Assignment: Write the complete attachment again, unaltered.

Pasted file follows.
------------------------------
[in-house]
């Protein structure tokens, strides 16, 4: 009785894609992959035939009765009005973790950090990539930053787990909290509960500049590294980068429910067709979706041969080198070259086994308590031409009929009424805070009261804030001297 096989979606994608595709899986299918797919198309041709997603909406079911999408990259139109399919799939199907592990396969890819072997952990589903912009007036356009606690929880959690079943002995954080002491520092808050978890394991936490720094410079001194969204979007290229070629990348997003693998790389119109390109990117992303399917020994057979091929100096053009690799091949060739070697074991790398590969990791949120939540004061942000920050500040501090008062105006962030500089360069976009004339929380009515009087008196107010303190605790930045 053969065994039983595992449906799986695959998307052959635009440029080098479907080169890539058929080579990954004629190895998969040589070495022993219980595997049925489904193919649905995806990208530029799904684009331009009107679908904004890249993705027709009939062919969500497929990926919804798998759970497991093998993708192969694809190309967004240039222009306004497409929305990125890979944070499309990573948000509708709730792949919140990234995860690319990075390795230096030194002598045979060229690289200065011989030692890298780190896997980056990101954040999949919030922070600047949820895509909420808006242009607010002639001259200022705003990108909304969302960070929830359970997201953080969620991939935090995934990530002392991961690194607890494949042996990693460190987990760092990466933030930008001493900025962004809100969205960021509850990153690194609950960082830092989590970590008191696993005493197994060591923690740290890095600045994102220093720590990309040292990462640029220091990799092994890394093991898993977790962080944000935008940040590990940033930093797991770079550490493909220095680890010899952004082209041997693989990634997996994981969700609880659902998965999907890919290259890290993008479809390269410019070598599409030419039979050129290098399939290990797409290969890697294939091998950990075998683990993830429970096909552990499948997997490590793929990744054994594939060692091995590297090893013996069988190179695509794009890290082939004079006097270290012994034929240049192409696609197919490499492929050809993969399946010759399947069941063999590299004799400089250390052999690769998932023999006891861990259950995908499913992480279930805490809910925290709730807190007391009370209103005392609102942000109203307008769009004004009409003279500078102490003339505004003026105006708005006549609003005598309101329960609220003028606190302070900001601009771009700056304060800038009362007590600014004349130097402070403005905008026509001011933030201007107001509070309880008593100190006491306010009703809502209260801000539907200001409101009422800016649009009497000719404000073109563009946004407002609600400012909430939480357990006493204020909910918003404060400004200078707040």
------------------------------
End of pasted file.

[in-house]
């Protein structure tokens, strides 16, 4: 009785894609992959035939009765009005973790950090990539930053787990909290509960500049590294980068429910067709979706041969080198070259086994308590031409009929009424805070009261804030001297 096989979606994608595709899986299918797919198309041709997603909406079911999408990259139109399919799939199907592990396969890819072997952990589903912009007036356009606690929880959690079943002995954080002491520092808050978890394991936490720094410079001194969204979007290229070629990348997003693998790389119109390109990117992303399917020994057979091929100096053009690799091949060739070697074991790398590969990791949120939540004061942000920050500040501090008062105006962030500089360069976009004339929380009515009087008196107010303190605790930045 053969065994039983595992449906799986695959998307052959635009440029080098479907080169890539058929080579990954004629190895998969040589070495022993219980595997049925489904193919649905995806990208530029799904684009331009009107679908904004890249993705027709009939062919969500497929990926919804798998759970497991093998993708192969694809190309967004240039222009306004497409929305990125890979944070499309990573948000509708709730792949919140990234995860690319990075390795230096030194002598045979060229690289200065011989030692890298780190896997980056990101954040999949919030922070600047949820895509909420808006242009607010002639001259200022705003990108909304969302960070929830359970997201953080969620991939935090995934990530002392991961690194607890494949042996990693460190987990760092990466933030930008001493900025962004809100969205960021509850990153690194609950960082830092989590970590008191696993005493197994060591923690740290890095600045994102220093720590990309040292990462640029220091990799092994890394093991898993977790962080944000935008940040590990940033930093797991770079550490493909220095680890010899952004082209041997693989990634997996994981969700609880659902998965999907890919290259890290993008479809390269410019070598599409030419039979050129290098399939290990797409290969890697294939091998950990075998683990993830429970096909552990499948997997490590793929990744054994594939060692091995590297090893013996069988190179695509794009890290082939004079006097270290012994034929240049192409696609197919490499492929050809993969399946010759399947069941063999590299004799400089250390052999690769998932023999006891861990259950995908499913992480279930805490809910925290709730807190007391009370209103005392609102942000109203307008769009004004009409003279500078102490003339505004003026105006708005006549609003005598309101329960609220003028606190302070900001601009771009700056304060800038009362007590600014004349130097402070403005905008026509001011933030201007107001509070309880008593100190006491306010009703809502209260801000539907200001409101009422800016649009009497000719404000073109563009946004407002609600400012909430939480357990006493204020909910918003404060400004200078707040």